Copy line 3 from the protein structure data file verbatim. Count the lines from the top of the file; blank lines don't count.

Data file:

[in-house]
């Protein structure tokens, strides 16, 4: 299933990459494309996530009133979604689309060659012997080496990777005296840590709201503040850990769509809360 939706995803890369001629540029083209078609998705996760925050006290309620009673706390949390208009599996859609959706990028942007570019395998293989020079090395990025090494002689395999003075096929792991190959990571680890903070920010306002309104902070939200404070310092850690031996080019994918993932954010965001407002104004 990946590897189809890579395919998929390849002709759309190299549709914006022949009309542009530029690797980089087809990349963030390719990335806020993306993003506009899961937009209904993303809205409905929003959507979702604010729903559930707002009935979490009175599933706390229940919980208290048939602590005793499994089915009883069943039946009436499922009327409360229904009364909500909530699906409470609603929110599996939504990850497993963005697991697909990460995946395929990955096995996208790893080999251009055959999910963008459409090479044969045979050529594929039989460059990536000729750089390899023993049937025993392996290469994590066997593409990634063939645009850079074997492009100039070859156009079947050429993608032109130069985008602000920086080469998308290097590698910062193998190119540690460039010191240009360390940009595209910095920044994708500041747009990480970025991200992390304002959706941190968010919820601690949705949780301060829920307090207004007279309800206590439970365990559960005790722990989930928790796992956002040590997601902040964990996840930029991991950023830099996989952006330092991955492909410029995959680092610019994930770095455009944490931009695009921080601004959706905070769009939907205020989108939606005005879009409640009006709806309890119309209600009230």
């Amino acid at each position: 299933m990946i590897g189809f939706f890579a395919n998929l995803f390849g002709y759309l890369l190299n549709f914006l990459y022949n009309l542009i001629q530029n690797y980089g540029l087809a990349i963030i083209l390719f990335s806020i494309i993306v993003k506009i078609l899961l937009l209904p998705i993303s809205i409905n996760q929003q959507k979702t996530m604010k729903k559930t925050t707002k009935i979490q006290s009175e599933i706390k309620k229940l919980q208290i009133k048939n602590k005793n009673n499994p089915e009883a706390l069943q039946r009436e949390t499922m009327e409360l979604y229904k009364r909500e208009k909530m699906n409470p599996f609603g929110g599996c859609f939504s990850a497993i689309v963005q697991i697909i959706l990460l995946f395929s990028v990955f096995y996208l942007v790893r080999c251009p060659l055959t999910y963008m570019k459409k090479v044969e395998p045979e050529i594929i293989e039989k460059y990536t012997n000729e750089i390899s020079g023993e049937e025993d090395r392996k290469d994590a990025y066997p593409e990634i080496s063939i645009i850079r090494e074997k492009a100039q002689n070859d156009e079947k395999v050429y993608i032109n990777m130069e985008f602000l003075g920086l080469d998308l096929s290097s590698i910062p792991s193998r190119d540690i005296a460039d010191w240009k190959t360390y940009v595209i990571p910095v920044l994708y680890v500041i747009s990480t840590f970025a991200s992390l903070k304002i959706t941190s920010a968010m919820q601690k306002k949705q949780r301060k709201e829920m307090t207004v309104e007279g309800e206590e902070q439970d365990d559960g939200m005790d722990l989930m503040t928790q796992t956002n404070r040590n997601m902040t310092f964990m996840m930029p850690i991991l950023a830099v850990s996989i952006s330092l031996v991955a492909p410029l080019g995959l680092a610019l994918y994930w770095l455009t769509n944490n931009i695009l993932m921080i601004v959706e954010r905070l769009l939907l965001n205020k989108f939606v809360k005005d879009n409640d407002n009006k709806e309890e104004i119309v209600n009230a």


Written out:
């Amino acid at each position: 299933m990946i590897g189809f939706f890579a395919n998929l995803f390849g002709y759309l890369l190299n549709f914006l990459y022949n009309l542009i001629q530029n690797y980089g540029l087809a990349i963030i083209l390719f990335s806020i494309i993306v993003k506009i078609l899961l937009l209904p998705i993303s809205i409905n996760q929003q959507k979702t996530m604010k729903k559930t925050t707002k009935i979490q006290s009175e599933i706390k309620k229940l919980q208290i009133k048939n602590k005793n009673n499994p089915e009883a706390l069943q039946r009436e949390t499922m009327e409360l979604y229904k009364r909500e208009k909530m699906n409470p599996f609603g929110g599996c859609f939504s990850a497993i689309v963005q697991i697909i959706l990460l995946f395929s990028v990955f096995y996208l942007v790893r080999c251009p060659l055959t999910y963008m570019k459409k090479v044969e395998p045979e050529i594929i293989e039989k460059y990536t012997n000729e750089i390899s020079g023993e049937e025993d090395r392996k290469d994590a990025y066997p593409e990634i080496s063939i645009i850079r090494e074997k492009a100039q002689n070859d156009e079947k395999v050429y993608i032109n990777m130069e985008f602000l003075g920086l080469d998308l096929s290097s590698i910062p792991s193998r190119d540690i005296a460039d010191w240009k190959t360390y940009v595209i990571p910095v920044l994708y680890v500041i747009s990480t840590f970025a991200s992390l903070k304002i959706t941190s920010a968010m919820q601690k306002k949705q949780r301060k709201e829920m307090t207004v309104e007279g309800e206590e902070q439970d365990d559960g939200m005790d722990l989930m503040t928790q796992t956002n404070r040590n997601m902040t310092f964990m996840m930029p850690i991991l950023a830099v850990s996989i952006s330092l031996v991955a492909p410029l080019g995959l680092a610019l994918y994930w770095l455009t769509n944490n931009i695009l993932m921080i601004v959706e954010r905070l769009l939907l965001n205020k989108f939606v809360k005005d879009n409640d407002n009006k709806e309890e104004i119309v209600n009230a």